Summer is here and despite a lapse in sunshine, there’s nothing like watching history in such a cultural setting. In the middle of Cardiff Castle, surrounded by its brick walls, we were encouraged to sit on the gardens and in our own chairs, enjoying picnics and little tipples while British Theatre unfolds.
It’s surely a testament to Shakespeare and his wonderful writing that we are still taking his plays and producing our own adaptations. It is of course also down to the performers to bring it alive.
Often companies to revive the well known plays to a modern audience will base it in a familiar setting for them to relate to and get other generations involved. And there’s no quabble that there are beautiful renditions in this manner. However, sometimes it’s just what you need to see his plays produced in the original way they were.
There was an essence of The Globe about the setting (despite us sitting down). While the heavens wanted to open no one moved, rooted to the ground. The company did what is very rare to see these days and had an all male cast – back to the roots, men were the ladies and doubling up was continuous. Such brilliant actors, this only added to the comedy and the men playing women did the right amount of ‘hamming up’ for comedy and reflect the writing without ruining the character or the illusion. Transitioning to other male characters, they easily transformed their voices and persona to counteract previous characters, showing the brilliance of these performers.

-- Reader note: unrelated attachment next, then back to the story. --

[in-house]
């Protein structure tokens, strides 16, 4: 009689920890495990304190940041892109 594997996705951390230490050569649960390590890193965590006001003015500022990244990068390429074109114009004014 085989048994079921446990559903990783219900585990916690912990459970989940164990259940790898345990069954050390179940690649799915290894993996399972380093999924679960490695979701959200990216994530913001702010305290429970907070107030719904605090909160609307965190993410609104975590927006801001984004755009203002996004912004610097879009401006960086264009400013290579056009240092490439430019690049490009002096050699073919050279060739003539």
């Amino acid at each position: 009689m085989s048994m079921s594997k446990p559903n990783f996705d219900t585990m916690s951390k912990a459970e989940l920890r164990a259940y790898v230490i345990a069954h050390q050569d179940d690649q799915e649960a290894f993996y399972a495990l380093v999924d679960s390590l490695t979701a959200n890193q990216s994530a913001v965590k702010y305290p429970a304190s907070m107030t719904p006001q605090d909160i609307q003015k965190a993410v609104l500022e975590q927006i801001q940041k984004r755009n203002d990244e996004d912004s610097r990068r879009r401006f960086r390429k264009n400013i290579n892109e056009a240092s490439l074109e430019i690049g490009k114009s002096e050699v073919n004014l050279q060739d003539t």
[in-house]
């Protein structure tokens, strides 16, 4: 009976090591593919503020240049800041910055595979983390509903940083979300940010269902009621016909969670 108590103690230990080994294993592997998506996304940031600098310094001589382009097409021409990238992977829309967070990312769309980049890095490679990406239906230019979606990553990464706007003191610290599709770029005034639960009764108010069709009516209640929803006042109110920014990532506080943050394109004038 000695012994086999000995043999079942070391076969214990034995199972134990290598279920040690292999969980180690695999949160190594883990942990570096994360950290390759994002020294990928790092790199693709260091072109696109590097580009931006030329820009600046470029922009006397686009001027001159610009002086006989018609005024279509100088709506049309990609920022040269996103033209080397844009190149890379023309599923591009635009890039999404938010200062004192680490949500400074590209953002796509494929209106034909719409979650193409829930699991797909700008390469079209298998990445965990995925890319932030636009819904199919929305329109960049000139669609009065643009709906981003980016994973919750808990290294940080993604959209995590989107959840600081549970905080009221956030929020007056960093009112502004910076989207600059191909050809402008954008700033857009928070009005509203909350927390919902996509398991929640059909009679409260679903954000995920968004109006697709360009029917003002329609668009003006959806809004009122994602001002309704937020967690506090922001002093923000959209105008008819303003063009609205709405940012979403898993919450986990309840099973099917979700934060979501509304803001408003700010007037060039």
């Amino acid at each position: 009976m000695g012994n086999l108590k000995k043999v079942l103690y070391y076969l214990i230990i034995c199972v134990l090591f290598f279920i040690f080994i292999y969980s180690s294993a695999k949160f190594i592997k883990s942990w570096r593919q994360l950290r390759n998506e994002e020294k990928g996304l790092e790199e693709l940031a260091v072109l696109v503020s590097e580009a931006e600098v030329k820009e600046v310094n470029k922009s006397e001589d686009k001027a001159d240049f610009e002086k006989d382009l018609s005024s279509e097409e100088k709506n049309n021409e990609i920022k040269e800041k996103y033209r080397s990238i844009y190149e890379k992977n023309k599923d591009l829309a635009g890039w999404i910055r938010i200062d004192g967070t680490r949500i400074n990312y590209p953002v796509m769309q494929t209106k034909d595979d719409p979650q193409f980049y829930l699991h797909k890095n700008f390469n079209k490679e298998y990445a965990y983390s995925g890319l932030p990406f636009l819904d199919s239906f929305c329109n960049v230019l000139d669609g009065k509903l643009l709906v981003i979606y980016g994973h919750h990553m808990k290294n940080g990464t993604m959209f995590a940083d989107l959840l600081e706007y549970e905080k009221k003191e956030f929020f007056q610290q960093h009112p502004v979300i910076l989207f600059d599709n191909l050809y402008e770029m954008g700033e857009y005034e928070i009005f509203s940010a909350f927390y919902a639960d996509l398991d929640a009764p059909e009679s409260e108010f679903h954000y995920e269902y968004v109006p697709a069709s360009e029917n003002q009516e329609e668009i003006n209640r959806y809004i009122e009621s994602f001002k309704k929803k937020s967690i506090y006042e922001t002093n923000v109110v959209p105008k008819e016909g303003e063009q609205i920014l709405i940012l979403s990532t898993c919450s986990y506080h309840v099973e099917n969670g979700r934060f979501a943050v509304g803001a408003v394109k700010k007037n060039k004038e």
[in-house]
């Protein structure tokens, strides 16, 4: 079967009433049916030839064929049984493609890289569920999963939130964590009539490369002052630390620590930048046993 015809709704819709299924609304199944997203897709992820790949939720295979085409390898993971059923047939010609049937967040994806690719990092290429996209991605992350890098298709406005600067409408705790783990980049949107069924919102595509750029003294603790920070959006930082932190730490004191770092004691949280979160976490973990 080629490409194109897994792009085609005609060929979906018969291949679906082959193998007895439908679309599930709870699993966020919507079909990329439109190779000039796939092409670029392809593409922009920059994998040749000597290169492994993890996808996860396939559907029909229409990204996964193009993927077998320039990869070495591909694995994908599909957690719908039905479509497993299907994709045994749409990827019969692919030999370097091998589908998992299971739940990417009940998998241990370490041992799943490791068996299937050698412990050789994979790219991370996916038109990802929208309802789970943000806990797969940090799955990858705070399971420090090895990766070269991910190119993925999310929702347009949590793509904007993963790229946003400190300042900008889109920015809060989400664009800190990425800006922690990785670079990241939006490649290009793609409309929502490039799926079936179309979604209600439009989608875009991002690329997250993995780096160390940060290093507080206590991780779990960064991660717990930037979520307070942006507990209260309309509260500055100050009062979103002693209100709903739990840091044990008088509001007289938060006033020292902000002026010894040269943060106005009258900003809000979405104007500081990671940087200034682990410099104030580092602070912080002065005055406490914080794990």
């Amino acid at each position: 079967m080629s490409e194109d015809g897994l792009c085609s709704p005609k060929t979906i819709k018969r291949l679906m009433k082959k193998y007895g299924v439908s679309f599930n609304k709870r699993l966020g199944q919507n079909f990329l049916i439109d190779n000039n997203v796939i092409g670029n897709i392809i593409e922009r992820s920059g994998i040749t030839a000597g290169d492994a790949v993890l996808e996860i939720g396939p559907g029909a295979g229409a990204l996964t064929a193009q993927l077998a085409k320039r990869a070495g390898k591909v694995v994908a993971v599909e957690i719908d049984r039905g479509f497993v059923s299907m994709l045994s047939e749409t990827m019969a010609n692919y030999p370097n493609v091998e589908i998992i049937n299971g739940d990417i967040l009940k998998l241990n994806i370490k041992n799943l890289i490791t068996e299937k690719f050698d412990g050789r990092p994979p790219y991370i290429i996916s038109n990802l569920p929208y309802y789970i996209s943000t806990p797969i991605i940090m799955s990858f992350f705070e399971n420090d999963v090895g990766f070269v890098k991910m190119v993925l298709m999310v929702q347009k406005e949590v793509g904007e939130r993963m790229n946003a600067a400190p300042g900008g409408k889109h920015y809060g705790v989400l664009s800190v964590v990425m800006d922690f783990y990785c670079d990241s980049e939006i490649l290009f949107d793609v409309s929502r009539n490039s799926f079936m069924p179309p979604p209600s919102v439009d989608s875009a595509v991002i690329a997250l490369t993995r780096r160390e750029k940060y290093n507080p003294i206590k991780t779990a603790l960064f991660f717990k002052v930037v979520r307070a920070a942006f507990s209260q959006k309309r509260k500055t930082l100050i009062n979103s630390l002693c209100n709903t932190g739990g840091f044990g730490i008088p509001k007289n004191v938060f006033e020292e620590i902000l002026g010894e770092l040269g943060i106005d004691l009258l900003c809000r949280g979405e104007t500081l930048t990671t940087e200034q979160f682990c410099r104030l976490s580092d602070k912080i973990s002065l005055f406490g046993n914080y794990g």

Benedict was especially funny. A evidently talented and comical actor, he executed his actions and the text with the right intention and was by far the most hilarious on stage – one time flinging himself across the stage and surprising other actors into corpsing. Some see this as a bad aspect but audiences enjoy seeing the performer’s finding things humorous and showing their enjoyment of what they are doing.
The Lord Chamberlain’s men will be continuing to tour this wonderful production. Spice up your Summer with some old fashioned fun. If you’re unable to experience The Globe, this production is a close second.